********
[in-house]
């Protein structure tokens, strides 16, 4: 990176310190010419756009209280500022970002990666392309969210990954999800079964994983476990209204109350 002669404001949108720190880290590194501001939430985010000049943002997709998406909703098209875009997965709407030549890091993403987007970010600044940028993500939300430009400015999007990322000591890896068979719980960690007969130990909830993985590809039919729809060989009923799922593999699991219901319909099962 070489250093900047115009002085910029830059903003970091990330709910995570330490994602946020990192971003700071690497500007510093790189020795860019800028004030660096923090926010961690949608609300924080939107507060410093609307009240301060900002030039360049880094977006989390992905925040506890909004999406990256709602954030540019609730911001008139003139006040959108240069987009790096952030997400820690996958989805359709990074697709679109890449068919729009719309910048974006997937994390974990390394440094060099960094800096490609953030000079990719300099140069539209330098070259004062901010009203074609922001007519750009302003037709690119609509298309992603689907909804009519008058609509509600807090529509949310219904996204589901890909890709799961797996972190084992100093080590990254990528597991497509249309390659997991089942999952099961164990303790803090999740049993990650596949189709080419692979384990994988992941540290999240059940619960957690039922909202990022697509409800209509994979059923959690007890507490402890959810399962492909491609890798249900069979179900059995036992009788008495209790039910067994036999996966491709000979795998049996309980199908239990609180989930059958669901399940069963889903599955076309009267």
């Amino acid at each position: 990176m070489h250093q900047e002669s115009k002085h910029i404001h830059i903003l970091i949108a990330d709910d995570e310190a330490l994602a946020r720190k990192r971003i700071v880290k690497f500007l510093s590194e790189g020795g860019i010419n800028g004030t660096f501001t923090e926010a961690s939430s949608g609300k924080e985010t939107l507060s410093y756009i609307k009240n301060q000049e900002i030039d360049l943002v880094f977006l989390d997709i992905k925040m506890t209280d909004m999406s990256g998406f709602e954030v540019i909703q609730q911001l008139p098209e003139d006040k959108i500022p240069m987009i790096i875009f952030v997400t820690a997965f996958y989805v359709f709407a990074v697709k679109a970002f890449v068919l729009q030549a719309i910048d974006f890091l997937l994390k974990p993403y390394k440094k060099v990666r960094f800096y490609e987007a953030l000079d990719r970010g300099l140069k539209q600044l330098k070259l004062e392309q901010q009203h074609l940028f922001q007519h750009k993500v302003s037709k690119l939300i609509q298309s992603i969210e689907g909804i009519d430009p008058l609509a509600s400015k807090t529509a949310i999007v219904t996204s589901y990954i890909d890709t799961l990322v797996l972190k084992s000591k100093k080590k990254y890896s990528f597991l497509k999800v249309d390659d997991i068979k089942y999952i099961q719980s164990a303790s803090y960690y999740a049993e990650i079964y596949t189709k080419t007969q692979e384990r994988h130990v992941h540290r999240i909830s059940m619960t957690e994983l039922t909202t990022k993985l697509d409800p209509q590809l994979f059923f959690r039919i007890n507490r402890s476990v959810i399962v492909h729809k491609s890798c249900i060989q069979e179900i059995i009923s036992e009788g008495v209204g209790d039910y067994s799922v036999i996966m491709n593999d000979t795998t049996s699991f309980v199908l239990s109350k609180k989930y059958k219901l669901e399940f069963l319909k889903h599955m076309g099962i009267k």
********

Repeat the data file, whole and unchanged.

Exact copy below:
[in-house]
């Protein structure tokens, strides 16, 4: 990176310190010419756009209280500022970002990666392309969210990954999800079964994983476990209204109350 002669404001949108720190880290590194501001939430985010000049943002997709998406909703098209875009997965709407030549890091993403987007970010600044940028993500939300430009400015999007990322000591890896068979719980960690007969130990909830993985590809039919729809060989009923799922593999699991219901319909099962 070489250093900047115009002085910029830059903003970091990330709910995570330490994602946020990192971003700071690497500007510093790189020795860019800028004030660096923090926010961690949608609300924080939107507060410093609307009240301060900002030039360049880094977006989390992905925040506890909004999406990256709602954030540019609730911001008139003139006040959108240069987009790096952030997400820690996958989805359709990074697709679109890449068919729009719309910048974006997937994390974990390394440094060099960094800096490609953030000079990719300099140069539209330098070259004062901010009203074609922001007519750009302003037709690119609509298309992603689907909804009519008058609509509600807090529509949310219904996204589901890909890709799961797996972190084992100093080590990254990528597991497509249309390659997991089942999952099961164990303790803090999740049993990650596949189709080419692979384990994988992941540290999240059940619960957690039922909202990022697509409800209509994979059923959690007890507490402890959810399962492909491609890798249900069979179900059995036992009788008495209790039910067994036999996966491709000979795998049996309980199908239990609180989930059958669901399940069963889903599955076309009267």
């Amino acid at each position: 990176m070489h250093q900047e002669s115009k002085h910029i404001h830059i903003l970091i949108a990330d709910d995570e310190a330490l994602a946020r720190k990192r971003i700071v880290k690497f500007l510093s590194e790189g020795g860019i010419n800028g004030t660096f501001t923090e926010a961690s939430s949608g609300k924080e985010t939107l507060s410093y756009i609307k009240n301060q000049e900002i030039d360049l943002v880094f977006l989390d997709i992905k925040m506890t209280d909004m999406s990256g998406f709602e954030v540019i909703q609730q911001l008139p098209e003139d006040k959108i500022p240069m987009i790096i875009f952030v997400t820690a997965f996958y989805v359709f709407a990074v697709k679109a970002f890449v068919l729009q030549a719309i910048d974006f890091l997937l994390k974990p993403y390394k440094k060099v990666r960094f800096y490609e987007a953030l000079d990719r970010g300099l140069k539209q600044l330098k070259l004062e392309q901010q009203h074609l940028f922001q007519h750009k993500v302003s037709k690119l939300i609509q298309s992603i969210e689907g909804i009519d430009p008058l609509a509600s400015k807090t529509a949310i999007v219904t996204s589901y990954i890909d890709t799961l990322v797996l972190k084992s000591k100093k080590k990254y890896s990528f597991l497509k999800v249309d390659d997991i068979k089942y999952i099961q719980s164990a303790s803090y960690y999740a049993e990650i079964y596949t189709k080419t007969q692979e384990r994988h130990v992941h540290r999240i909830s059940m619960t957690e994983l039922t909202t990022k993985l697509d409800p209509q590809l994979f059923f959690r039919i007890n507490r402890s476990v959810i399962v492909h729809k491609s890798c249900i060989q069979e179900i059995i009923s036992e009788g008495v209204g209790d039910y067994s799922v036999i996966m491709n593999d000979t795998t049996s699991f309980v199908l239990s109350k609180k989930y059958k219901l669901e399940f069963l319909k889903h599955m076309g099962i009267k």